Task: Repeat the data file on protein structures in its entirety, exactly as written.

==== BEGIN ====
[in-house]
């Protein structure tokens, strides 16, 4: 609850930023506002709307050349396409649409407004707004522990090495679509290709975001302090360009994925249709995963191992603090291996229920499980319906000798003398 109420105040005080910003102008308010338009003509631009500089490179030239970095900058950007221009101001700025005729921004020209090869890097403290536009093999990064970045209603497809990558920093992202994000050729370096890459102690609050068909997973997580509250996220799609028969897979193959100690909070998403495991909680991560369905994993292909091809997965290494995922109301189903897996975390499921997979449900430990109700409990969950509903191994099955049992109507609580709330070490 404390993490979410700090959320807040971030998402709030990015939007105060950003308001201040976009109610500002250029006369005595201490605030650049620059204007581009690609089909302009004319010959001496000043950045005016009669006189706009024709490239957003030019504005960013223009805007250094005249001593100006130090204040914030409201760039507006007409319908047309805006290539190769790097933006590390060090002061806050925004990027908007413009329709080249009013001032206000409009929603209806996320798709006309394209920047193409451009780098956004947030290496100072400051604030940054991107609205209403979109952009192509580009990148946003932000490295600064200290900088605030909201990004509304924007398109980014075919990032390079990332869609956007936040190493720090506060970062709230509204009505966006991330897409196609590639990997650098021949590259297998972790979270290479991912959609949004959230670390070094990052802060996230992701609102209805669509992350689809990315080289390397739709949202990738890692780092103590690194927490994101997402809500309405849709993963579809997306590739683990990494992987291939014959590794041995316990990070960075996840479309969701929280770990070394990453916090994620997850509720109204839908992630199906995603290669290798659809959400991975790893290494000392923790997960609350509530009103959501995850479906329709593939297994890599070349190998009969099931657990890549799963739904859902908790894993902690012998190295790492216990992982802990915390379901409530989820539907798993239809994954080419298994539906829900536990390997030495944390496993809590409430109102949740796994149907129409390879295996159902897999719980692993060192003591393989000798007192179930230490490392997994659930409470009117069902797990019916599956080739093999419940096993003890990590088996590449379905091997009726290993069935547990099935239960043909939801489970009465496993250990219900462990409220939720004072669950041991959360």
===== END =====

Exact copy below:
[in-house]
């Protein structure tokens, strides 16, 4: 609850930023506002709307050349396409649409407004707004522990090495679509290709975001302090360009994925249709995963191992603090291996229920499980319906000798003398 109420105040005080910003102008308010338009003509631009500089490179030239970095900058950007221009101001700025005729921004020209090869890097403290536009093999990064970045209603497809990558920093992202994000050729370096890459102690609050068909997973997580509250996220799609028969897979193959100690909070998403495991909680991560369905994993292909091809997965290494995922109301189903897996975390499921997979449900430990109700409990969950509903191994099955049992109507609580709330070490 404390993490979410700090959320807040971030998402709030990015939007105060950003308001201040976009109610500002250029006369005595201490605030650049620059204007581009690609089909302009004319010959001496000043950045005016009669006189706009024709490239957003030019504005960013223009805007250094005249001593100006130090204040914030409201760039507006007409319908047309805006290539190769790097933006590390060090002061806050925004990027908007413009329709080249009013001032206000409009929603209806996320798709006309394209920047193409451009780098956004947030290496100072400051604030940054991107609205209403979109952009192509580009990148946003932000490295600064200290900088605030909201990004509304924007398109980014075919990032390079990332869609956007936040190493720090506060970062709230509204009505966006991330897409196609590639990997650098021949590259297998972790979270290479991912959609949004959230670390070094990052802060996230992701609102209805669509992350689809990315080289390397739709949202990738890692780092103590690194927490994101997402809500309405849709993963579809997306590739683990990494992987291939014959590794041995316990990070960075996840479309969701929280770990070394990453916090994620997850509720109204839908992630199906995603290669290798659809959400991975790893290494000392923790997960609350509530009103959501995850479906329709593939297994890599070349190998009969099931657990890549799963739904859902908790894993902690012998190295790492216990992982802990915390379901409530989820539907798993239809994954080419298994539906829900536990390997030495944390496993809590409430109102949740796994149907129409390879295996159902897999719980692993060192003591393989000798007192179930230490490392997994659930409470009117069902797990019916599956080739093999419940096993003890990590088996590449379905091997009726290993069935547990099935239960043909939801489970009465496993250990219900462990409220939720004072669950041991959360």